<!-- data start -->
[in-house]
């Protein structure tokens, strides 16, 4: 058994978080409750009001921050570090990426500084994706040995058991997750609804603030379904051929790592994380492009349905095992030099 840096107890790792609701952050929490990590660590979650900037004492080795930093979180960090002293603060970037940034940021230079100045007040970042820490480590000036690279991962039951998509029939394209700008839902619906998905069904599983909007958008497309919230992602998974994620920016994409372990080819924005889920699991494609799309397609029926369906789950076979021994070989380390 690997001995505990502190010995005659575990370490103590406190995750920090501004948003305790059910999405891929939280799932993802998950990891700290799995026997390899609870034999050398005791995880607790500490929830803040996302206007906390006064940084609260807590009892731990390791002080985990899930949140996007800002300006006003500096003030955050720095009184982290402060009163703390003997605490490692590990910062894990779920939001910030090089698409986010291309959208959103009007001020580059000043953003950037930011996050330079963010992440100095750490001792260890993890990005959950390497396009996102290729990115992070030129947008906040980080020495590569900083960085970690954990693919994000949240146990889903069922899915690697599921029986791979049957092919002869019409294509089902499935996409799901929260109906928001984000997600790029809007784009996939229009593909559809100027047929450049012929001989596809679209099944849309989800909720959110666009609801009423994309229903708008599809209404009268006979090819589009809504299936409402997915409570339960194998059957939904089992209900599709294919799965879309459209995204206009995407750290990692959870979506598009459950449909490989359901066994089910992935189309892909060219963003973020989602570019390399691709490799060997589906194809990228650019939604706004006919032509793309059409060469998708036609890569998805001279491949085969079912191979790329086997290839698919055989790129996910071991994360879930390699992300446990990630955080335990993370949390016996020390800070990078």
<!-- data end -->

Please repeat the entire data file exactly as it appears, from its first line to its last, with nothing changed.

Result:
[in-house]
């Protein structure tokens, strides 16, 4: 058994978080409750009001921050570090990426500084994706040995058991997750609804603030379904051929790592994380492009349905095992030099 840096107890790792609701952050929490990590660590979650900037004492080795930093979180960090002293603060970037940034940021230079100045007040970042820490480590000036690279991962039951998509029939394209700008839902619906998905069904599983909007958008497309919230992602998974994620920016994409372990080819924005889920699991494609799309397609029926369906789950076979021994070989380390 690997001995505990502190010995005659575990370490103590406190995750920090501004948003305790059910999405891929939280799932993802998950990891700290799995026997390899609870034999050398005791995880607790500490929830803040996302206007906390006064940084609260807590009892731990390791002080985990899930949140996007800002300006006003500096003030955050720095009184982290402060009163703390003997605490490692590990910062894990779920939001910030090089698409986010291309959208959103009007001020580059000043953003950037930011996050330079963010992440100095750490001792260890993890990005959950390497396009996102290729990115992070030129947008906040980080020495590569900083960085970690954990693919994000949240146990889903069922899915690697599921029986791979049957092919002869019409294509089902499935996409799901929260109906928001984000997600790029809007784009996939229009593909559809100027047929450049012929001989596809679209099944849309989800909720959110666009609801009423994309229903708008599809209404009268006979090819589009809504299936409402997915409570339960194998059957939904089992209900599709294919799965879309459209995204206009995407750290990692959870979506598009459950449909490989359901066994089910992935189309892909060219963003973020989602570019390399691709490799060997589906194809990228650019939604706004006919032509793309059409060469998708036609890569998805001279491949085969079912191979790329086997290839698919055989790129996910071991994360879930390699992300446990990630955080335990993370949390016996020390800070990078």